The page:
‘We could open up again and forget the whole thing’ Epidemiologist Knut Wittkowski on the deadly consequences of lockdown Governments around the world say they are following ‘The Science’ with their draconian measures to stem the spread of the virus.
For want of a nail, a shoe was lost;
For want of a shoe, a horse was lost;
For want of a horse, a rider was lost;
For want of a rider, a message was lost;
For want of a message, a battle was lost;
For want of a battle, a kingdom was lost;
And all for the want of a horseshoe nail.
Wikipedia says that proverb is many centuries old. It’s usually repeated as a cautionary tale. Do all your tasks well, keep everything clean and neat and well-maintained, don’t get sloppy, or bad things will happen. But it can also be read another way: a little problem that no one noticed, that very few people even could have noticed, leads to a big problem for everyone.
There are a lot of jobs that have been deemed “essential” in the current situation, and a lot more that have been deemed “non-essential.” Some of those non-essential jobs are in factories, which are shut down and not making more stuff. Any stuff we’re using from those factories is coming from inventory.
It turns out that, on a long enough timescale, almost every legal job that touches “stuff” is essential, and that timescale is not as long as some politicians seem to think. Most of the jobs that touch money are essential, too, because stuff doesn’t move without matching moves of money. Most of the rest are essential as well, if only for the mental health of the workers in the first two categories. People are people, not molding machines.
[The U.S. Commission on Civil Rights gets it wrong on school discipline.] The Washington Times published an op-ed of mine today that addresses the shortcomings of the latest report of the U.S. Commission on Civil Rights. It begins this way: Shoddy work is not uncommon for government commissions.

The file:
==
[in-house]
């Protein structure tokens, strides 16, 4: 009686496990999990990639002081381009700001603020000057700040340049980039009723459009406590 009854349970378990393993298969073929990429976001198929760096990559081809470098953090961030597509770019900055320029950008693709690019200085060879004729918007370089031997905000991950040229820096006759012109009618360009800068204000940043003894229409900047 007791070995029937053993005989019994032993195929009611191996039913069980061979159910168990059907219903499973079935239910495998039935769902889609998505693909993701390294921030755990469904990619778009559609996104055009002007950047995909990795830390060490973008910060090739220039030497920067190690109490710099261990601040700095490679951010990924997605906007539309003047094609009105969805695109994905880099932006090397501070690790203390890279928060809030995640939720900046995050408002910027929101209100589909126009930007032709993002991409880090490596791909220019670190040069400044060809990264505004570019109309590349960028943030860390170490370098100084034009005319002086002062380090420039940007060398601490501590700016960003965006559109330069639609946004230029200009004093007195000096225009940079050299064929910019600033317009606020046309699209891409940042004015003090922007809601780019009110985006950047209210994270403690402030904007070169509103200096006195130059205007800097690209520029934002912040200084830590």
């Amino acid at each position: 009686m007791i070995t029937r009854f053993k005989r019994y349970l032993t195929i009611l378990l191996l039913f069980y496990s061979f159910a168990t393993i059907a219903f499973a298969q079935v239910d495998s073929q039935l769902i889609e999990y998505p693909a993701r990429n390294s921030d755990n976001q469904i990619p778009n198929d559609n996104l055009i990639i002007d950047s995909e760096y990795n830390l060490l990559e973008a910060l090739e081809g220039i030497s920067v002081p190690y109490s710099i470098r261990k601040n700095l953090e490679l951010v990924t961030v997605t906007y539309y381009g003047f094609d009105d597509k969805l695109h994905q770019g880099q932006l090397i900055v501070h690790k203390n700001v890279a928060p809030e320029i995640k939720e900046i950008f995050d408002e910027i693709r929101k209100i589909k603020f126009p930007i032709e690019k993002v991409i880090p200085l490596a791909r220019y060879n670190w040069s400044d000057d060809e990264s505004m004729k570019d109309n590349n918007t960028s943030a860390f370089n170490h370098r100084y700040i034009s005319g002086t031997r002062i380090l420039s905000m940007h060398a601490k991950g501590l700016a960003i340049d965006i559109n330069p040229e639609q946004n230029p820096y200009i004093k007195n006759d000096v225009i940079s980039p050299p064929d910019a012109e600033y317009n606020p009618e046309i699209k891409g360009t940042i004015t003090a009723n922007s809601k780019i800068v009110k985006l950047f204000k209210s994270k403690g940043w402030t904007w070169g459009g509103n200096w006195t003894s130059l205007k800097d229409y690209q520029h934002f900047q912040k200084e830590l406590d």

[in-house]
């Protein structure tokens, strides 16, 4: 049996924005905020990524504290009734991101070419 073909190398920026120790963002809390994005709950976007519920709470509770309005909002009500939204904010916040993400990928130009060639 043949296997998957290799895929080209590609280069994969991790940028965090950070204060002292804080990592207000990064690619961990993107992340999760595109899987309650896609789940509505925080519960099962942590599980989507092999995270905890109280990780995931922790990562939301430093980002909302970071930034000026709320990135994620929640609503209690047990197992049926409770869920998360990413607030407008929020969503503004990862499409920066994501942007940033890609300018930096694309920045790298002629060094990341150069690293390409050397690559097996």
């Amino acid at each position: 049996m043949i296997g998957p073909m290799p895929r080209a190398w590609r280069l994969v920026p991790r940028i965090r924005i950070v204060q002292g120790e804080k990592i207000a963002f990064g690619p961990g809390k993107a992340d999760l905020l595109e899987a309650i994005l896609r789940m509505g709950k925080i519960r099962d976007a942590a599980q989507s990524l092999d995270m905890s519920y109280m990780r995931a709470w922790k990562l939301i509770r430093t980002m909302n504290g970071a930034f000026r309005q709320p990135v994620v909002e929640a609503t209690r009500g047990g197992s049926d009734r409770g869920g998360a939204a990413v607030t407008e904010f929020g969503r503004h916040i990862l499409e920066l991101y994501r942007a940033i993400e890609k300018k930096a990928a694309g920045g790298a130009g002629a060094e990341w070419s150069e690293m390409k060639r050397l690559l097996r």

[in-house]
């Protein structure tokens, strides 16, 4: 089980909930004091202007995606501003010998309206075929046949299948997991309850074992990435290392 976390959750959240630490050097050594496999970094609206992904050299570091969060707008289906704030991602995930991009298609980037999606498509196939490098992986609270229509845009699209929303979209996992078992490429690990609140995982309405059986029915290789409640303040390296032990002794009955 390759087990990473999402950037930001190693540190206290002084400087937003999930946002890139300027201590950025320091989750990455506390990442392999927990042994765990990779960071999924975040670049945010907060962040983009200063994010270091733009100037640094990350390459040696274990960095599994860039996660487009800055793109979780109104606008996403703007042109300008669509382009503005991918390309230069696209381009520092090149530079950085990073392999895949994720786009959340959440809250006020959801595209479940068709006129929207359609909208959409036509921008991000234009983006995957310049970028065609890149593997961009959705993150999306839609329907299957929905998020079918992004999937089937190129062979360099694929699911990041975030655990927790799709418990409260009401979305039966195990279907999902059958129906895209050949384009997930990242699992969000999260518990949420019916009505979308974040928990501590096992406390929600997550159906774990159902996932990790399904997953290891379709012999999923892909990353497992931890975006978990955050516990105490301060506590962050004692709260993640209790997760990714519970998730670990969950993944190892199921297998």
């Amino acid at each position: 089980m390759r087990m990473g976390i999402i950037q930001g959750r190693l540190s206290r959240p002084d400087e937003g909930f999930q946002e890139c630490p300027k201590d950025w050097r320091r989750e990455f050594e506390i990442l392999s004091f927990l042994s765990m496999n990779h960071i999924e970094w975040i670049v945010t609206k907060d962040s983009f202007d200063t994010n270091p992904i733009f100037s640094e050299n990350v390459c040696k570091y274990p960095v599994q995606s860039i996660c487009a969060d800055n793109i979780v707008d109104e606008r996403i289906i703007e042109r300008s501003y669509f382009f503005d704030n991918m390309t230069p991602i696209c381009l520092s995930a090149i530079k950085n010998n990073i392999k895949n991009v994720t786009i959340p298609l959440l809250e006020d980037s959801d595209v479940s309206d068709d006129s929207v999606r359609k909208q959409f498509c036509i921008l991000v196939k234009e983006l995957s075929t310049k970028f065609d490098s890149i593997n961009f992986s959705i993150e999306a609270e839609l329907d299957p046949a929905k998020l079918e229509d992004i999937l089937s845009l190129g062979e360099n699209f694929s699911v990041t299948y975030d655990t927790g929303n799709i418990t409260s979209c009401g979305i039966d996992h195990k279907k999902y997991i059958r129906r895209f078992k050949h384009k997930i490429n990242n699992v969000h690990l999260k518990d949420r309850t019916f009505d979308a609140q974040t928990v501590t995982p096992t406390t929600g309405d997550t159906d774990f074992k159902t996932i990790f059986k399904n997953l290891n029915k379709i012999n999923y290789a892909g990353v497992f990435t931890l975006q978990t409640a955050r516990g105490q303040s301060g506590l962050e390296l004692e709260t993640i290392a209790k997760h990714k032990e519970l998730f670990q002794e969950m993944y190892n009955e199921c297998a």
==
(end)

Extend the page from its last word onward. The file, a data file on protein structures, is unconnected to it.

There has been a lot of talk about “common sense” gun laws and “reasonable restrictions” on the 2nd Amendment. I wrote the following to summarize my thoughts on that.
The full text of the 2nd Amendment of the US Constitution reads as follows:
A well regulated Militia, being necessary to the security of a free State, the right of the People to keep and bear Arms, shall not be infringed.
To anyone but a lawyer or a political agenda, it’s pretty straightforward. However, very few, even among diehard arms rights supporters would claim that it’s truly unlimited: that literally everybody with a body temperature somewhere near 98.6 degrees Farenheight (say within about 20 degrees) must be permitted to own, possess, carry, and use any kind of weapon they can get their hands on. The controversy is generally over just what constitutes a “reasonable restriction” particularly since there is no allowance in…
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Every year the Brady Campaign to steal our Freedom (okay, they call themselves the Brady Campaign to Prevent Gun Violence, but I call them as I see them) comes up with a “scorecard” of how well various states conform to their proposed “common sense gun laws.” The claim is that we need these “reasonable restrictions” in order to reduce crime and violence.
Well, some years ago I took the time to gather up the numbers on violent crime for the various States and their Brady Scores. Plug them into a spreadsheet and chart the results:
Notice something here? There’s no discernible trend of reduced violent crime with greater implementation of the Brady Campaign’s “wish list” either overall or for most of the individual violent crimes. While I originally did this some years ago the overall results have not noticeably changed.
The Brady Campaign keeps talking about “common sense gun regulation.”…